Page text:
Swimmer Michael Phelps charged with DUI in Maryland

On behalf of Jack B. Rubin, PA posted in Drunk Driving on Wednesday, October 1, 2014.

The swimming star Michael Phelps was taken into custody by Maryland Transportation Authority Police in the early morning hours of Sept. 30 on suspicion of driving under the influence. This is the second drunk driving incident in a decade for Phelps. The swimmer, who has won more Olympic medals than any other athlete, was previously charged with DUI in 2004.

The latest incident occurred at about 1:40 a.m. when officers allegedly observed Phelps driving at a high rate of speed near the Fort McHenry Tunnel in Baltimore. Police say that the athlete was taken into custody after he performed poorly during a series of standard field sobriety exercises. Phelps is also said to have consented to a breath test to measure his blood alcohol level, but the results of this test were not immediately released by authorities.

Phelps was subsequently charged with a number of traffic violations in addition to DUI. The swimmer was banned from competition for three months in 2009 after British newspapers published photographs in which he appeared to be smoking marijuana, and further disciplinary action could be forthcoming following his latest DUI charge.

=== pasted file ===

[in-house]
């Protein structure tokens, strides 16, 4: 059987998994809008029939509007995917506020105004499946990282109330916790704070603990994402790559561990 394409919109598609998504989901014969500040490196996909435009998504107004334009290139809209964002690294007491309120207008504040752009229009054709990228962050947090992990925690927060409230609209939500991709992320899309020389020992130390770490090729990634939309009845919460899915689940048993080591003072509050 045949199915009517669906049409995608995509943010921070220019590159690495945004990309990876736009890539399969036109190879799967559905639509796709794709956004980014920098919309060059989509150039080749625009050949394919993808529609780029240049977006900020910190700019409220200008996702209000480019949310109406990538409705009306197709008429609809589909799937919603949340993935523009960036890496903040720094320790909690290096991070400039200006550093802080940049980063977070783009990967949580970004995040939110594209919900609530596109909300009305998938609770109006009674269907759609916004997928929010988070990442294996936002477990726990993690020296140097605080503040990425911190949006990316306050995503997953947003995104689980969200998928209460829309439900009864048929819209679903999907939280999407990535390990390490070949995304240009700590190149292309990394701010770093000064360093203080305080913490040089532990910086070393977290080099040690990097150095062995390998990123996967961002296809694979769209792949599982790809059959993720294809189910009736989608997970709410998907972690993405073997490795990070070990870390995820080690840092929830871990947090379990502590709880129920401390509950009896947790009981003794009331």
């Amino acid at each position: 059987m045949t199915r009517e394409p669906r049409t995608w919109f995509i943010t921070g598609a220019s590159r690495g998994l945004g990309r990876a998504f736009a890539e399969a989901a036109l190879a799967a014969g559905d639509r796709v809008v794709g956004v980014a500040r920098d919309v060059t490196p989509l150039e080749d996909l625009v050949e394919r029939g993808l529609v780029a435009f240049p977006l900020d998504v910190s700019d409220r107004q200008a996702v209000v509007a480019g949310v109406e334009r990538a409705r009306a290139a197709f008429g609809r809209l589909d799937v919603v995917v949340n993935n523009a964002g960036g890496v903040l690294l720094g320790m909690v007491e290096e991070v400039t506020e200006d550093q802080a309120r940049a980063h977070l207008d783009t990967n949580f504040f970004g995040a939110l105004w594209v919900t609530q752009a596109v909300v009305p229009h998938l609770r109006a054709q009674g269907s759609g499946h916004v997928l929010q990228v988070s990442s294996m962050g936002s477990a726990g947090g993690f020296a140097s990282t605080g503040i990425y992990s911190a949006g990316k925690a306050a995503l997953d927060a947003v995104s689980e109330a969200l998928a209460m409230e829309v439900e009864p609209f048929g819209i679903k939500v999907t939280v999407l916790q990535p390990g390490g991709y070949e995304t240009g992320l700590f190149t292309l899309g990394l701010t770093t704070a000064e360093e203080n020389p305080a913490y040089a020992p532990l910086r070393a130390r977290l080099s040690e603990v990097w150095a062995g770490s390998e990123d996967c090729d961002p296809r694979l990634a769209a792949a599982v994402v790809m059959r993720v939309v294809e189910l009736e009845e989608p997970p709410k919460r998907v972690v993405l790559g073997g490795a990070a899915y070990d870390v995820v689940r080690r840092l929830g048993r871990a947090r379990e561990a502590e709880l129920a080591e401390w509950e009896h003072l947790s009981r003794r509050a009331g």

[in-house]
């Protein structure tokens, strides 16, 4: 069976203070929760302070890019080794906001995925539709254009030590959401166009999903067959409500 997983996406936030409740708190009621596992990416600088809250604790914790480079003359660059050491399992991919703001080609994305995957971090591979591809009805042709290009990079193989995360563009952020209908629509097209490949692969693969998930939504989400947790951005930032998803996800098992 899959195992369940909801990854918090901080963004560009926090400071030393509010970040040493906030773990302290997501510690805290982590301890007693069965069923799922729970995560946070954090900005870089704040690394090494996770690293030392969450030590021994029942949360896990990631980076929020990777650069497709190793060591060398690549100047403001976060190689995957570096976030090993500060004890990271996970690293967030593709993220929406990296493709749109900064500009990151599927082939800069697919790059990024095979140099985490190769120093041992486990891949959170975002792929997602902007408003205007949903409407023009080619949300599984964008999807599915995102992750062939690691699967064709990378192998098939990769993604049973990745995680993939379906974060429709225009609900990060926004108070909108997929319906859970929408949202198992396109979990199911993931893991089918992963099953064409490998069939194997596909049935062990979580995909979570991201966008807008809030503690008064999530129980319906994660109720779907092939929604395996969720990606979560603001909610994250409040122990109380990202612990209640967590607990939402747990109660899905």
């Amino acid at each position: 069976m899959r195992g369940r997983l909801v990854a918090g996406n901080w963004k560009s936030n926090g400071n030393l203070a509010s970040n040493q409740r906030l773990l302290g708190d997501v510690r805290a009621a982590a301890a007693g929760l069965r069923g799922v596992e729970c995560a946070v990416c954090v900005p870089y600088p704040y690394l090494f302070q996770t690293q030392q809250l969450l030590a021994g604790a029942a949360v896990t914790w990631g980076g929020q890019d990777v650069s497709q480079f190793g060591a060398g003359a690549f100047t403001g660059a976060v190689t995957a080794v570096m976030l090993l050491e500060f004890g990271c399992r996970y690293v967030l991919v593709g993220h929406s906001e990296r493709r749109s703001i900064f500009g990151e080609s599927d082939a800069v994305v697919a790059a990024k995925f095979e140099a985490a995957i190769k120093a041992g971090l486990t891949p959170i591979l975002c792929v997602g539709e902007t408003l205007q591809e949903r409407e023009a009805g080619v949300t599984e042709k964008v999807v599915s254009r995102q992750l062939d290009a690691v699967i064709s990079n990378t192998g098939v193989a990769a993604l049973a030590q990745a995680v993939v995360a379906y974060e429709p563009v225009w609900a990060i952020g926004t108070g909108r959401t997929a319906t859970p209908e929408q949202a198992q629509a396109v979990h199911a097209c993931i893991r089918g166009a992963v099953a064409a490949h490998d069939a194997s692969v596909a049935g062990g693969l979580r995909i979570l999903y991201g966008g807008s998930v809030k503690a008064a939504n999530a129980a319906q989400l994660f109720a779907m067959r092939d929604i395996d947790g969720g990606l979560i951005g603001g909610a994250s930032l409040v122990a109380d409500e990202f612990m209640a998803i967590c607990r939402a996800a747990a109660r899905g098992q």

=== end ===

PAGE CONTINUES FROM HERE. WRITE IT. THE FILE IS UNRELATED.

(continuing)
Those convicted of driving under the influence in Maryland may face severe sanctions, and this is especially true for repeat offenders. This case illustrates that the impact of a DUI conviction may sometimes go beyond criminal penalties and negatively impact one’s public image. A criminal defense attorney may seek to mitigate the penalties assessed in a drunk driving case by attempting to have charges reduced or dismissed during plea negotiations. They could also question the validity of the evidence in a DUI case such as toxicology test results, accident reports or the statements of the police officers involved.

Source: The Baltimore Sun, “Olympian Michael Phelps arrested for drunken driving a second time “, Justin Fenton and Childs Walker, September 30, 2014

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